New Study Shows White Nationalists Are Planning Attacks In Uk Thorough Internet
Key figures from the European Identitarian movement have met in London 'to discuss starting new UK branch'

White nationalists and neo Nazis are “weaponising internet culture” in an increasingly coordinated effort to spread their radical ideas around the world – and the UK is their next major target.

Researchers who spent three months undercover inside European and American movements said Britain was seen as key a “bridge” to link up growing radical movements in the EU and US.

Julia Ebner, a research fellow at the Institute for Strategic Dialogue (ISD), told The Independent members of the ethno-nationalist Identitarian movement met in London over the weekend with the aim of starting a new British branch.

Among key figures believed to be at the meeting was the Austrian co-leader of Génération Identitaire Martin Sellner, who also headed the Defend Europe mission that claimed to combat the flow of refugees from Libya to Europe, and American alt-right activist Brittany Pettibone.

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Ms Ebner said the extremists were also interested in setting up branches in Ireland and Scotland, adding: “They’ve seen that there is a vacancy there because the UK has either very traditionalist street movements like the English Defence League (EDL) and British National Party (BNP), or the very hard-right and violent ones like National Action who are now terrorist organisations.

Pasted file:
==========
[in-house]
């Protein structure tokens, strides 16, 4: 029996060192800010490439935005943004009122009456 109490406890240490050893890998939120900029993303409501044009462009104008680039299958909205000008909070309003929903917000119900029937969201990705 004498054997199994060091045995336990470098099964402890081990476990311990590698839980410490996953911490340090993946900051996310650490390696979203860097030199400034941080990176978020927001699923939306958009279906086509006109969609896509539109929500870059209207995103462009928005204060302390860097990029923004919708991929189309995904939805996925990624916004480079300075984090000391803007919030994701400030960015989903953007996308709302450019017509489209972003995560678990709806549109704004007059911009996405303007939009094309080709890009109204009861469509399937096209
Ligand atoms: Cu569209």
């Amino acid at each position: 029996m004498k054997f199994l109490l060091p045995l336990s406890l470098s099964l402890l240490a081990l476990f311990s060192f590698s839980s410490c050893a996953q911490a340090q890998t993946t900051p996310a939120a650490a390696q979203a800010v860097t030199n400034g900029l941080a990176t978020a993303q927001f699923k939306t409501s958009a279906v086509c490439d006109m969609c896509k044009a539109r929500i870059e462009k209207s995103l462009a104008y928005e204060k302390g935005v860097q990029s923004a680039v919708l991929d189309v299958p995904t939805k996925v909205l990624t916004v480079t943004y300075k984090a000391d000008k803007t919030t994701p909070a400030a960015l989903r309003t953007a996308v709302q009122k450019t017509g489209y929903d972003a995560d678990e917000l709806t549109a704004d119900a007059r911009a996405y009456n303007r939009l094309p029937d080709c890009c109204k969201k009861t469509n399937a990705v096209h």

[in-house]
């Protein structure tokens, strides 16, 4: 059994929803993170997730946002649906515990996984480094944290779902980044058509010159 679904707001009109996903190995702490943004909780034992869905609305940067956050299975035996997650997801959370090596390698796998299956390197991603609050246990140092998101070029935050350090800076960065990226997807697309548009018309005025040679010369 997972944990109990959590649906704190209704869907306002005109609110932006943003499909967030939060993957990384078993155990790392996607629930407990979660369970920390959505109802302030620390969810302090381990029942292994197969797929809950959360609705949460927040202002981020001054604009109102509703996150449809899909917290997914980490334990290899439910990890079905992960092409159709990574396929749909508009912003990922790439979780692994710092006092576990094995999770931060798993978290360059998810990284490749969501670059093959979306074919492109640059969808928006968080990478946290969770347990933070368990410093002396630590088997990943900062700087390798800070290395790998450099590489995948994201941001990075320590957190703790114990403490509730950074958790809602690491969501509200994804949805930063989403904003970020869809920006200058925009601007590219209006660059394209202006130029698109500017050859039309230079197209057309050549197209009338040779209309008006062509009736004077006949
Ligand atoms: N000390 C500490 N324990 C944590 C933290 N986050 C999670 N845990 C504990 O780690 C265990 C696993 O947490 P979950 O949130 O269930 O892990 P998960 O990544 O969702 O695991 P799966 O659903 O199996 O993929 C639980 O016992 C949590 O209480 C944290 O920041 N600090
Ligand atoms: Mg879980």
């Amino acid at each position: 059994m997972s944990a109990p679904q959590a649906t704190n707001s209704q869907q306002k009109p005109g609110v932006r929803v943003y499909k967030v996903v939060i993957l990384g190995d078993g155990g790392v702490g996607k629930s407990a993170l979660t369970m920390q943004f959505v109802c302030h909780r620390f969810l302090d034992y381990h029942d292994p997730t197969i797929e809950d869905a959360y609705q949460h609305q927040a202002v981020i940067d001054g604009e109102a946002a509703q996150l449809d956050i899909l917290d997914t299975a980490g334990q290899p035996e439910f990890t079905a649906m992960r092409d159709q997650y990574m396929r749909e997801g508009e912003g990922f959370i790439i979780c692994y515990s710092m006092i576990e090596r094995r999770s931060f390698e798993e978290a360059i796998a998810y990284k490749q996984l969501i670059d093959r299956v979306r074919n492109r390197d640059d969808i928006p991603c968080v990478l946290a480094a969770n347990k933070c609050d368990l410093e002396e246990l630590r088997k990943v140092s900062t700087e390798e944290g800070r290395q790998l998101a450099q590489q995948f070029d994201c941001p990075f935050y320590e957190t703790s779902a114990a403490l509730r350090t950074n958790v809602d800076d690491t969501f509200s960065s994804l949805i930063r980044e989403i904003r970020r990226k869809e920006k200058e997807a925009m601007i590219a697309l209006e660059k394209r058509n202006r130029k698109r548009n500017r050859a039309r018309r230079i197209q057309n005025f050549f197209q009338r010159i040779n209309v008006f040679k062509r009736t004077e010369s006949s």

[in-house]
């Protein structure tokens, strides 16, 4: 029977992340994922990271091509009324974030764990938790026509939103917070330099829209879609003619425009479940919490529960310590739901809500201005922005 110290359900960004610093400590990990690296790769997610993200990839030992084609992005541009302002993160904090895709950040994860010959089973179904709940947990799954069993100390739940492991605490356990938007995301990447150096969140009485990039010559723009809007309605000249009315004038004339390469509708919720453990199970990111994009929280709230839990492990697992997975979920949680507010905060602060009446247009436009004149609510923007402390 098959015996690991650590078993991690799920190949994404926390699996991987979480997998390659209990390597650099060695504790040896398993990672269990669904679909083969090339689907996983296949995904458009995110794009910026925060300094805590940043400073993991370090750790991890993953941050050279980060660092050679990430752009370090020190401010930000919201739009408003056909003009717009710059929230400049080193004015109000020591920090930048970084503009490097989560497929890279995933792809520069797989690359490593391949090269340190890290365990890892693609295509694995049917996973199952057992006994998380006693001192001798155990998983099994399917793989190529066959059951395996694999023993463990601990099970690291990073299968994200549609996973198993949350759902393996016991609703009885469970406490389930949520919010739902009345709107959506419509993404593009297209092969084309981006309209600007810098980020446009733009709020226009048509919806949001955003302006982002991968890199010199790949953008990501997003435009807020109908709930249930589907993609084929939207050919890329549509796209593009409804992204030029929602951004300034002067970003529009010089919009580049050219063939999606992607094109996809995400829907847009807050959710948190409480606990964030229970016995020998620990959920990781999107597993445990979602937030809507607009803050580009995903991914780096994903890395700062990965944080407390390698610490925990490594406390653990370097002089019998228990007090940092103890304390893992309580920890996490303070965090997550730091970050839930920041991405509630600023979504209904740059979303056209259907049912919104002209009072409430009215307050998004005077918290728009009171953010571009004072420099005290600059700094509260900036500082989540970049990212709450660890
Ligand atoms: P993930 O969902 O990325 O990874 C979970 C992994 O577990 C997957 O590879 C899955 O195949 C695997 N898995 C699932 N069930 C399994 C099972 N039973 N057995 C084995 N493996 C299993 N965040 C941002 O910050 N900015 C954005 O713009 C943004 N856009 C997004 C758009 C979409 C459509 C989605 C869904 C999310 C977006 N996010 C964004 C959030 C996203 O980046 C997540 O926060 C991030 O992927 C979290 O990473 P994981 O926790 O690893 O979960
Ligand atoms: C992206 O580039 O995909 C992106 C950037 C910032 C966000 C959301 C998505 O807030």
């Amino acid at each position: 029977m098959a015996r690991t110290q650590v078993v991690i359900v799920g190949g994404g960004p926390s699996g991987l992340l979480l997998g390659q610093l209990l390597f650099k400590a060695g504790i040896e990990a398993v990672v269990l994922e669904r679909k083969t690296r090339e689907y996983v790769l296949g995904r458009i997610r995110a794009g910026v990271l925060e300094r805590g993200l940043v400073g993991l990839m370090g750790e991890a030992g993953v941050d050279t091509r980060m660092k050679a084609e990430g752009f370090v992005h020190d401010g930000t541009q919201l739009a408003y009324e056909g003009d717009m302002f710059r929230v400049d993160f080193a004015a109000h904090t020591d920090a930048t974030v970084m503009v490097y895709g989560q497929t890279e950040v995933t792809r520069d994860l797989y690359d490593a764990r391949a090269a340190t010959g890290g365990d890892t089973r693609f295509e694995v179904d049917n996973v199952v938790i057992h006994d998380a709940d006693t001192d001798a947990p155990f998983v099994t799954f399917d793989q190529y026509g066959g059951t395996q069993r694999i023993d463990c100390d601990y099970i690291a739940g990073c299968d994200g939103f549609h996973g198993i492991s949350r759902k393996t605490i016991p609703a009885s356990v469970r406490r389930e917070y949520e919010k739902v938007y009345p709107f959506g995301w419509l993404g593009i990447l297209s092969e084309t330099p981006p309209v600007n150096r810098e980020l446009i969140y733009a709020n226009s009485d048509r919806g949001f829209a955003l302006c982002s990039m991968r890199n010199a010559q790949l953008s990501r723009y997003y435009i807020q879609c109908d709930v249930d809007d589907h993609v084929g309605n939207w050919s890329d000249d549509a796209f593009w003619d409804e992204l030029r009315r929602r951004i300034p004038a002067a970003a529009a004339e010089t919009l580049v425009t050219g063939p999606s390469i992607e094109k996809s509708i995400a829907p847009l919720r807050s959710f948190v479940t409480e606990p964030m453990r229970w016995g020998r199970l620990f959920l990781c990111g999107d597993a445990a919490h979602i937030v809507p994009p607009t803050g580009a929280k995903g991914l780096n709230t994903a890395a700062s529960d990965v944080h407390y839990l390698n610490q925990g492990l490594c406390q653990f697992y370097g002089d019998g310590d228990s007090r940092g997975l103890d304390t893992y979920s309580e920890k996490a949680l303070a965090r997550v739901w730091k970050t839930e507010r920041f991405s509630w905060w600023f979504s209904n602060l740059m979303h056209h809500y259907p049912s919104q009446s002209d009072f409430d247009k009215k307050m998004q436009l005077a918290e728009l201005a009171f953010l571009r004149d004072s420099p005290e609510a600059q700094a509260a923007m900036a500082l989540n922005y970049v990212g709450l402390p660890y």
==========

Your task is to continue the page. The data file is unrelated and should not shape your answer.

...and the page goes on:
“There wasn’t really anything in between and that’s the niche they are trying to fill.”

Official figures suggests Britain is an increasingly fertile ground for the divisive ideology, with police figures showing dramatic rises in hate crime as around a third of extremists referred to Government programmes are from the far-right.

The terror attack that targeted Muslim worshippers in Finsbury Park, murder of Labour MP Jo Cox and pipe bombing plot have all been linked to extreme nationalism and there are fears of more violence if radicalisation continues.

Calling for urgent action across Britain, Europe and the US, researchers said it “is imperative that counter-strategies are developed which match the sophistication of the extreme right on a technological, cultural and communications level”, adding: “Policy makers, technology companies, practitioners and activists need to work closely together to challenge the extreme-right.”

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